Dave Clements | November 2007
In a speech given at Battle of Ideas 2007, Dave Clements argues that housing has become a vehicle for contemporary prejudices, anxieties and orthodoxies about how we live.
The figures …
- The government’s plan is to build three million homes by 2020
- The annual target is to build 200,000 homes a year
- We are already falling short by around 30,000 a year
- The target will increase to 240,000 a year from 2016
- The government’s advisers say the existing target should increase to 270,000
Compare this with …
- The million homes built in five years by the post-war Labour government
- In the 1950s the Conservatives built 300,000 homes a year
- By the late 1960s it was not far off half a million homes a year
- Even during the 1930s (the years of the Depression) we were building more than the target of 270,000 put forward by today’s advisers
3 million over the next twelve years or so if we’re lucky is modest by comparison. But it is not just the figures that are important here. It is the ideas that might inspire a new housing boom that matter most. Whether it was decent houses for all or public housing as a stepping stone to a wider home-owning democracy, the building of houses used to be about more than how many of them went up.
In this sense housing is about more than bricks and mortar. But shared ownership, inheritance tax and stamp duty thresholds are not the stuff of politics with a capital ‘P’. There are no political visions around to match those of previous decades. There is no contest between parties with clear-sighted visions of what the good society might look like anymore. Consequently the political will to see through a programme of mass housebuilding is seriously in doubt.
But why if everybody agrees that we need more houses are we failing to build them? It seems to me that we are not having the right kind of discussion about housing anymore. The housing problem has changed. Instead of having a discussion about how best to meet people’s needs and aspirations, housing has become obscured and weighed down by other concerns and preoccupations. I’ll give you a few examples.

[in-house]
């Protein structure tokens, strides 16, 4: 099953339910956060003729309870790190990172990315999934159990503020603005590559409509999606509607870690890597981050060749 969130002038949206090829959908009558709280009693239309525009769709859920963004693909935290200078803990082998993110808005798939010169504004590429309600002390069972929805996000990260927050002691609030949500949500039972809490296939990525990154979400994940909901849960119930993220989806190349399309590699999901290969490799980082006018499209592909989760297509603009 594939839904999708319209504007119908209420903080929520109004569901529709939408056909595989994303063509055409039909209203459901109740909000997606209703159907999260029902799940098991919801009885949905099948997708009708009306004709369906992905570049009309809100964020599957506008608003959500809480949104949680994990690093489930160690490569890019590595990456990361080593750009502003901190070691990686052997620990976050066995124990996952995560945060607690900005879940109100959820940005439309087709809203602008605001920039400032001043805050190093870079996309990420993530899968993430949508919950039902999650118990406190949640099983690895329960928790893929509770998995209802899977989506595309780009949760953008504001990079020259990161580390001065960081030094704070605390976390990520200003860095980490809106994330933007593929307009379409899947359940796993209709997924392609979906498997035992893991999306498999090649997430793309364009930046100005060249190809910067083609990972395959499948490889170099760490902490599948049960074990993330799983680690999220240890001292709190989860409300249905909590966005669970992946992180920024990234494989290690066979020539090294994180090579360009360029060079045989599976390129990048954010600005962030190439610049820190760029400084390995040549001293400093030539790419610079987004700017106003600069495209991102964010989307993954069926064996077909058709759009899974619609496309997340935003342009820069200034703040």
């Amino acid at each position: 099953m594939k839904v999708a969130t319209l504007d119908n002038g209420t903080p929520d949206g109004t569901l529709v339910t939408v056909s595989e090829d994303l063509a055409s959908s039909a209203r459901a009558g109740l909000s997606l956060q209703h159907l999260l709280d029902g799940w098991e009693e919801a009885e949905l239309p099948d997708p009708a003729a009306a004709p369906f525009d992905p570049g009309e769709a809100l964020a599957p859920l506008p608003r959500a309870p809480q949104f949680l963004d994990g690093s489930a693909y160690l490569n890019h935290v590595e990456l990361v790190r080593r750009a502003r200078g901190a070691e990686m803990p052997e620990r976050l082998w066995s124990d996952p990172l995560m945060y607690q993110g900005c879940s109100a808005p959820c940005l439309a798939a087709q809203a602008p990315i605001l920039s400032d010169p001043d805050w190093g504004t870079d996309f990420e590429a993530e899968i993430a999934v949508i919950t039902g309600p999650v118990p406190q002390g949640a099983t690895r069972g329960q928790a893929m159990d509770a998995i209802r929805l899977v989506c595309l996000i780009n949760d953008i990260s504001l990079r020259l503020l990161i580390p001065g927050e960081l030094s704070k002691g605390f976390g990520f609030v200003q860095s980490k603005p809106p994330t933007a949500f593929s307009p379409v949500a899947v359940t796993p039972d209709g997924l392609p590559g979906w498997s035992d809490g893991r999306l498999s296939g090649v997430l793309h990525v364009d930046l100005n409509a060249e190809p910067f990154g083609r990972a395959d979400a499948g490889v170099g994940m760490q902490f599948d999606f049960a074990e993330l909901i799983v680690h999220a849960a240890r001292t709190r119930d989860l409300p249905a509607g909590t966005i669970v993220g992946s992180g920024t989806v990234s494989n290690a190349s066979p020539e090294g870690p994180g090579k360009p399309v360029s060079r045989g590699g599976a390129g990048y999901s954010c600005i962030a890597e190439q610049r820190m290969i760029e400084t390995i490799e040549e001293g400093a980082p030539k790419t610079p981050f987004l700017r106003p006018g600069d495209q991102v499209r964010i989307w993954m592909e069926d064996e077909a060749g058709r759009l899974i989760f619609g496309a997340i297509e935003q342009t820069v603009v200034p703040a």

According to the National Housing Federation: “A home is not just about bricks and mortar, it is the community in which you live”. There are ‘safe communities’, ‘mixed communities’, ‘active communities’, ‘sustainable communities’. The list goes on. And each poses a new problem for the business of building houses. (I’ll come back to sustainable communities in a moment.) It is perhaps significant that something called Communities England is to take over the delivery of public housing from the Housing Corporation. In turn it will be accountable to the Department for Communities and Local Government. But this communities-talk is not just political rhetoric. It articulates new rationales for housing policy, and new roles for housing providers.
With over one and a half million people on the housing list and just 300 council homes built last year, you might think that meeting this shortfall would be uppermost in the minds of social housing providers. On the contrary. Instead of just managing a dwindling housing stock housing associations are being encouraged to manage the lives of their apparently feckless tenants. They increasingly see their role as one of protecting the vulnerable from loan sharks on the one hand, while evicting anti-social tenants, on the other. The latter has become something of a ‘badge of honour’ you might say.